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Buhari’s anti-corruption fight a window dressing – Ozekhome

The much acclaimed anti-corruption fight by the President Muhammadu Buhari administration has been described as “mere window dressing” aimed at hoodwinking the people and the international community that he is performing in office.

Making this submission on Tuesday at the 2018 Bar Week, currently going on in Uyo, the Akwa Ibom State capital, with the theme; ‘The Ideology of Restructuring in Nigeria: Legal, Political and Socio-Economic Imperative’, human rights activists and senior lawyer, Chief Mike Ozekhome (SAN), surmised that Nigeria would be in trouble if it was not restructured, adding that “Nigeria will restructure us”.

In his paper entitled; ‘The Bar, Bench, Investigating Agencies and Anti-Corruption Campaign in Nigeria’, Ozekhome who critically examined the anti-corruption war under Buhari, concluded that the campaign was a ruse.

He, however, attributed the genesis of corruption to military incursion into the Nigeria’s political space, lamenting that the malaise has become hydra-headed and well entrenched to the extent that successive governments lack the courage to fight to a standstill.

“Corruption is not limited to the payment and receipt of bribes; it takes various forms and is practiced under all forms of government including established democracies”, he noted, adding that the vice permeate every strata of Nigeria’s public and private life.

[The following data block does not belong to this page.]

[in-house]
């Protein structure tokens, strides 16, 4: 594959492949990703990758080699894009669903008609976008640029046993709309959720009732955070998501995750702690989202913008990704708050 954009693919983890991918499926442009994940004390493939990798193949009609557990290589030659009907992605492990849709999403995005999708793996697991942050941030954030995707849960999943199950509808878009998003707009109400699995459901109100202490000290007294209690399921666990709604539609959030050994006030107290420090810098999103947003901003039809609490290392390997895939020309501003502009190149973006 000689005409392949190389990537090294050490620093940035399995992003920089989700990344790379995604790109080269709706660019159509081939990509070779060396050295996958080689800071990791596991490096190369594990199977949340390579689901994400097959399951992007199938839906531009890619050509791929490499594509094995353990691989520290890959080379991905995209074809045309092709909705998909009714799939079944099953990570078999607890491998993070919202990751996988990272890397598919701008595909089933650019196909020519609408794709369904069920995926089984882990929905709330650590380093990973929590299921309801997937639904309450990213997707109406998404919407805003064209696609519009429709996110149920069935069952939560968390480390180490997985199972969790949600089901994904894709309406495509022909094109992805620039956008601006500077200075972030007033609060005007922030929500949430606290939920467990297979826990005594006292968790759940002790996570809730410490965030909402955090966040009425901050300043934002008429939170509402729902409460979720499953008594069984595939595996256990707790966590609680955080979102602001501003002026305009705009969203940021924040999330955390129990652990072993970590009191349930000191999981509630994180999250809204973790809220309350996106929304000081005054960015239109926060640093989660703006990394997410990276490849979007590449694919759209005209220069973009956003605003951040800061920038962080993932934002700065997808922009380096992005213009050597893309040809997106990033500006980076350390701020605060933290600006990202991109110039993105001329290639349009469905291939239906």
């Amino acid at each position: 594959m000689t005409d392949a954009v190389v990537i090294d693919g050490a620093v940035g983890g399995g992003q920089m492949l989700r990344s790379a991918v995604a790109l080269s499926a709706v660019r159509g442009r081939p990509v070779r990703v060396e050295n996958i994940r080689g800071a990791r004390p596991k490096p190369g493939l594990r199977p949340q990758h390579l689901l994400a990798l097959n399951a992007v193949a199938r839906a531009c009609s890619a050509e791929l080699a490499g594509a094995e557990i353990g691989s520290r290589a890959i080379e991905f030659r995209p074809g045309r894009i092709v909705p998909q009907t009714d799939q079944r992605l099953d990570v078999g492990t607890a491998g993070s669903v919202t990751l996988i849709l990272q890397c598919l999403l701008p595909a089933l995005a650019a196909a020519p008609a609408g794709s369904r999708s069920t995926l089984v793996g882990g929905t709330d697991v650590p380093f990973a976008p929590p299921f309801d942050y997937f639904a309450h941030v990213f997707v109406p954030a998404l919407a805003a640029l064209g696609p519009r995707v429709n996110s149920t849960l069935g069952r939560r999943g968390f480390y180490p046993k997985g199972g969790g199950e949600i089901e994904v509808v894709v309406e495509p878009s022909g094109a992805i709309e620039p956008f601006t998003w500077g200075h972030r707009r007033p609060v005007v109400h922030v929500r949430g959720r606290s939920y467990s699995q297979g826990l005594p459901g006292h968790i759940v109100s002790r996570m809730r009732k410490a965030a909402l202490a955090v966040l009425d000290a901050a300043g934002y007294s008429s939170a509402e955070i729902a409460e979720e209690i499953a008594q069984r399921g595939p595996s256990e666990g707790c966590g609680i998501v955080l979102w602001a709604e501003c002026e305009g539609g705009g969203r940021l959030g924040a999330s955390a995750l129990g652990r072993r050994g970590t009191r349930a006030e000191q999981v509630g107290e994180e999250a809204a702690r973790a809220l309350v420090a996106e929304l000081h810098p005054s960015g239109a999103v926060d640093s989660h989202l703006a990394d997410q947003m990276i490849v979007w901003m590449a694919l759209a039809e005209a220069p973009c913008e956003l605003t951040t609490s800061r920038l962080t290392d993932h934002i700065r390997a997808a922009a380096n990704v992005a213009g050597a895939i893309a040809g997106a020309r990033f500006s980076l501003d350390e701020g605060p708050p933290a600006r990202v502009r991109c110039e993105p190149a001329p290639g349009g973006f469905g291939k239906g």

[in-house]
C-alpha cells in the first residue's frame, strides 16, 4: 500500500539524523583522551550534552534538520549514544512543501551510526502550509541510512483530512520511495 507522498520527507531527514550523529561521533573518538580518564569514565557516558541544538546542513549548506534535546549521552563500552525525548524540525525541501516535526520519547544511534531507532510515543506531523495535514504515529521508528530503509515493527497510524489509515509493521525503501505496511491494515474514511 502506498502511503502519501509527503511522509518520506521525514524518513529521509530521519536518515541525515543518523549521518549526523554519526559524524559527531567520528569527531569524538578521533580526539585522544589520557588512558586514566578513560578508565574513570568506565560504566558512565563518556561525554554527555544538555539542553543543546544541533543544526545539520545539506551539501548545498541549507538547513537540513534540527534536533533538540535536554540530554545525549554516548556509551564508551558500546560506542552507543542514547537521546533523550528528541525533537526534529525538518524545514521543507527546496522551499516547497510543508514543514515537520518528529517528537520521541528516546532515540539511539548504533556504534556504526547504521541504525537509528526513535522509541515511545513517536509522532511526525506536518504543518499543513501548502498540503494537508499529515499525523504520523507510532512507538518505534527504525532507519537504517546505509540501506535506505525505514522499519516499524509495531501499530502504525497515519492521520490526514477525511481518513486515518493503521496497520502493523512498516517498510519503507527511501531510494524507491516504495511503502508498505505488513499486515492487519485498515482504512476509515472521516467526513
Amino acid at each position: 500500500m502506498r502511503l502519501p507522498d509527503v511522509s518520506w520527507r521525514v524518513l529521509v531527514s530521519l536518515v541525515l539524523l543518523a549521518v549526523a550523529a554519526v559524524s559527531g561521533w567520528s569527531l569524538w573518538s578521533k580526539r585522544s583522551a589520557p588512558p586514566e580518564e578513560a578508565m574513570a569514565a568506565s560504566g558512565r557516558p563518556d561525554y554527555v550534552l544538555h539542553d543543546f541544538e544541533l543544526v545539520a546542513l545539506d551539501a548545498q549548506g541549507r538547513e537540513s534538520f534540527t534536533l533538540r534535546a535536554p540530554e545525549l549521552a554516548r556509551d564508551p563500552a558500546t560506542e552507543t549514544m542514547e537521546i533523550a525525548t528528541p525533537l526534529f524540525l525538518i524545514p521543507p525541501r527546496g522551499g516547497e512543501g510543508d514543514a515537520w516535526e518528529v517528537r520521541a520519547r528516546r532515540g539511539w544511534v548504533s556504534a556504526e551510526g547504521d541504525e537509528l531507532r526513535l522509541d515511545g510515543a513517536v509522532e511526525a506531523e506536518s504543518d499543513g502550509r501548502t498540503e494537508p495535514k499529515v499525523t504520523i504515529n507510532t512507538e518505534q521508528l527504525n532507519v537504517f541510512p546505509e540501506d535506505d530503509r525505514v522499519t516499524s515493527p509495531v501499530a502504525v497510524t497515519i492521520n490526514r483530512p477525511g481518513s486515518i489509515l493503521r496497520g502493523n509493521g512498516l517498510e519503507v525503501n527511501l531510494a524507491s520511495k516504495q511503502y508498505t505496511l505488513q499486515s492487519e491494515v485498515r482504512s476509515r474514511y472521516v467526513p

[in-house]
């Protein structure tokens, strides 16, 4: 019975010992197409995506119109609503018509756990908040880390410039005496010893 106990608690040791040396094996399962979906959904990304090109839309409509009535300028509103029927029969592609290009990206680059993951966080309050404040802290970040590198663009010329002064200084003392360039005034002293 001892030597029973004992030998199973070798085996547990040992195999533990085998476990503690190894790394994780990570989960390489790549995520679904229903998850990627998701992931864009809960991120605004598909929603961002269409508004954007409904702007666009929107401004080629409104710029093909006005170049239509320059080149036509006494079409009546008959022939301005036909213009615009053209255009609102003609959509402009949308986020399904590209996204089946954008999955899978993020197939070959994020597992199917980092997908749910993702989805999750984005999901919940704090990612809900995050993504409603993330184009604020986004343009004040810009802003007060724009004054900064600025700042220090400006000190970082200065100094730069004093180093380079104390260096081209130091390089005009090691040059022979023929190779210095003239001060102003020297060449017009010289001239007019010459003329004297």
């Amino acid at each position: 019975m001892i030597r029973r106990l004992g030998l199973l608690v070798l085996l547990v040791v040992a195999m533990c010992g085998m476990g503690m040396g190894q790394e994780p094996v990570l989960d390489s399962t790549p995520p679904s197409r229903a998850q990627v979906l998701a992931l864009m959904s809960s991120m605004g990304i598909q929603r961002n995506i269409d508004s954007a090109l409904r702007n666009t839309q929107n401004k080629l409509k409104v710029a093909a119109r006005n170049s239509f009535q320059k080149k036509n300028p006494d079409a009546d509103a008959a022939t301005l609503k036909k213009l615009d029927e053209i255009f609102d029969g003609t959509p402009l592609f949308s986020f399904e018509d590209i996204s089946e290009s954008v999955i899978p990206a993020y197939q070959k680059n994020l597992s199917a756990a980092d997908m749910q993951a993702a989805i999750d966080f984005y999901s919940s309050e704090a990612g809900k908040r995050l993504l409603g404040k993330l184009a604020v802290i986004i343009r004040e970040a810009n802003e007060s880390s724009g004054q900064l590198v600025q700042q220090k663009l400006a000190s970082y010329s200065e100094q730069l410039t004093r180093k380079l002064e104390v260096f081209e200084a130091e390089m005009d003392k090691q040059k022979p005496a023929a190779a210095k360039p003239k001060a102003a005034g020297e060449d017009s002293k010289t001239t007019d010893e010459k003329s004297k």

According to Ozekhome, the Federal Government has continued to paint a picture of anti-corruption war being waged in the country, but pointed out that such action would only amount to nothing when the same system wallow in corruption and other vices.

He chided the Federal Government for what he described as fragrant abuse of human rights and frequent disregard to the rule of law, saying such act of impunity runs counter to the anti-corruption mantra of the President Buhari-led administration.

The Senior Advocate recalled that the wholesale introduction of corruption into the body politics of Nigeria by military governments forced former President Olusegun Obasanjo, to establish the two anti-corruption agencies (ICPC and EFCC), but regretted that such fight may never be won, after all.

“One thing that gained prominence during these many years of military rule in Nigeria was widespread corruption, assassinations, killings, money laundering and human rights abuses and gross unaccountability and impunity which became a culture well entrenched in Nigeria.

“Wanton corruption is unfolding in different shapes daily, but this has been given a new name in the shape of ‘corruption fighting back’, a term the government of the day prefer to adopt to explain away the violent disregard to the principle of separation of power and fragrant violations of fundamental human rights and rule of law…”, he said.

He noted that the widespread trampling on the rule of law has made nonsense of the anti-corruption war, pointing out that “democracy must float with the rule of law”.

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